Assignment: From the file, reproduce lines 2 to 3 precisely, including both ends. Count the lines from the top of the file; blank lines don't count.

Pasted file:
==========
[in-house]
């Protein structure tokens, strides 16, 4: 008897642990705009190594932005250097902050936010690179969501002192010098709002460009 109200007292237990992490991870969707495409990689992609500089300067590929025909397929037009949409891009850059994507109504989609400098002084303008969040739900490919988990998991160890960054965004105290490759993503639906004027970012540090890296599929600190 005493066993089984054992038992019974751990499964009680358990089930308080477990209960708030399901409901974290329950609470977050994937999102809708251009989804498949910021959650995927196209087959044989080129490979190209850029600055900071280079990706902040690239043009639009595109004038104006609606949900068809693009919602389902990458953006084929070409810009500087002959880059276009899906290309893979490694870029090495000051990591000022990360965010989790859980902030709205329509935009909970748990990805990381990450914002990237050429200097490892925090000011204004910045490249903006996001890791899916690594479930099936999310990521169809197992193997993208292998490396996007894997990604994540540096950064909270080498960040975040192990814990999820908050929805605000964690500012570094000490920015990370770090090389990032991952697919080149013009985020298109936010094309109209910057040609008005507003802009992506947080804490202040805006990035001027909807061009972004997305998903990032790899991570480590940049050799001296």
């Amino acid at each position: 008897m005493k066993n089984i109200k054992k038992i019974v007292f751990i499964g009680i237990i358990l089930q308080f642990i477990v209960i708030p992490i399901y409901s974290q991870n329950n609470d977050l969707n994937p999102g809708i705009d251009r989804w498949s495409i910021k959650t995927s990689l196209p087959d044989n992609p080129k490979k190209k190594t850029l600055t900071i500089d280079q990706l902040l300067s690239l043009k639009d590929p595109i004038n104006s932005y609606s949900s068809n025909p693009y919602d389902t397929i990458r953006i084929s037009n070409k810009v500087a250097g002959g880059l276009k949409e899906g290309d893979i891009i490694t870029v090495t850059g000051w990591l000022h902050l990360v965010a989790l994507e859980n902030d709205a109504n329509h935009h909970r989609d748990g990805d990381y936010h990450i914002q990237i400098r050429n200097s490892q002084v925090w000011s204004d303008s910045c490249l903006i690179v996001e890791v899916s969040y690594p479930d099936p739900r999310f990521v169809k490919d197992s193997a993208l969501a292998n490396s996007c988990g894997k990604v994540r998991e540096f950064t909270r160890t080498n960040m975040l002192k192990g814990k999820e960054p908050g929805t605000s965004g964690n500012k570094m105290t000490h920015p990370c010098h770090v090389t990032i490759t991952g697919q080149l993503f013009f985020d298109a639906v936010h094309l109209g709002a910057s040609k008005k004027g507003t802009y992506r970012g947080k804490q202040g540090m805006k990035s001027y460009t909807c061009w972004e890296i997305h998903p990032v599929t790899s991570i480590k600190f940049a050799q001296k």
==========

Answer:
């Protein structure tokens, strides 16, 4: 008897642990705009190594932005250097902050936010690179969501002192010098709002460009 109200007292237990992490991870969707495409990689992609500089300067590929025909397929037009949409891009850059994507109504989609400098002084303008969040739900490919988990998991160890960054965004105290490759993503639906004027970012540090890296599929600190 005493066993089984054992038992019974751990499964009680358990089930308080477990209960708030399901409901974290329950609470977050994937999102809708251009989804498949910021959650995927196209087959044989080129490979190209850029600055900071280079990706902040690239043009639009595109004038104006609606949900068809693009919602389902990458953006084929070409810009500087002959880059276009899906290309893979490694870029090495000051990591000022990360965010989790859980902030709205329509935009909970748990990805990381990450914002990237050429200097490892925090000011204004910045490249903006996001890791899916690594479930099936999310990521169809197992193997993208292998490396996007894997990604994540540096950064909270080498960040975040192990814990999820908050929805605000964690500012570094000490920015990370770090090389990032991952697919080149013009985020298109936010094309109209910057040609008005507003802009992506947080804490202040805006990035001027909807061009972004997305998903990032790899991570480590940049050799001296």
């Amino acid at each position: 008897m005493k066993n089984i109200k054992k038992i019974v007292f751990i499964g009680i237990i358990l089930q308080f642990i477990v209960i708030p992490i399901y409901s974290q991870n329950n609470d977050l969707n994937p999102g809708i705009d251009r989804w498949s495409i910021k959650t995927s990689l196209p087959d044989n992609p080129k490979k190209k190594t850029l600055t900071i500089d280079q990706l902040l300067s690239l043009k639009d590929p595109i004038n104006s932005y609606s949900s068809n025909p693009y919602d389902t397929i990458r953006i084929s037009n070409k810009v500087a250097g002959g880059l276009k949409e899906g290309d893979i891009i490694t870029v090495t850059g000051w990591l000022h902050l990360v965010a989790l994507e859980n902030d709205a109504n329509h935009h909970r989609d748990g990805d990381y936010h990450i914002q990237i400098r050429n200097s490892q002084v925090w000011s204004d303008s910045c490249l903006i690179v996001e890791v899916s969040y690594p479930d099936p739900r999310f990521v169809k490919d197992s193997a993208l969501a292998n490396s996007c988990g894997k990604v994540r998991e540096f950064t909270r160890t080498n960040m975040l002192k192990g814990k999820e960054p908050g929805t605000s965004g964690n500012k570094m105290t000490h920015p990370c010098h770090v090389t990032i490759t991952g697919q080149l993503f013009f985020d298109a639906v936010h094309l109209g709002a910057s040609k008005k004027g507003t802009y992506r970012g947080k804490q202040g540090m805006k990035s001027y460009t909807c061009w972004e890296i997305h998903p990032v599929t790899s991570i480590k600190f940049a050799q001296k």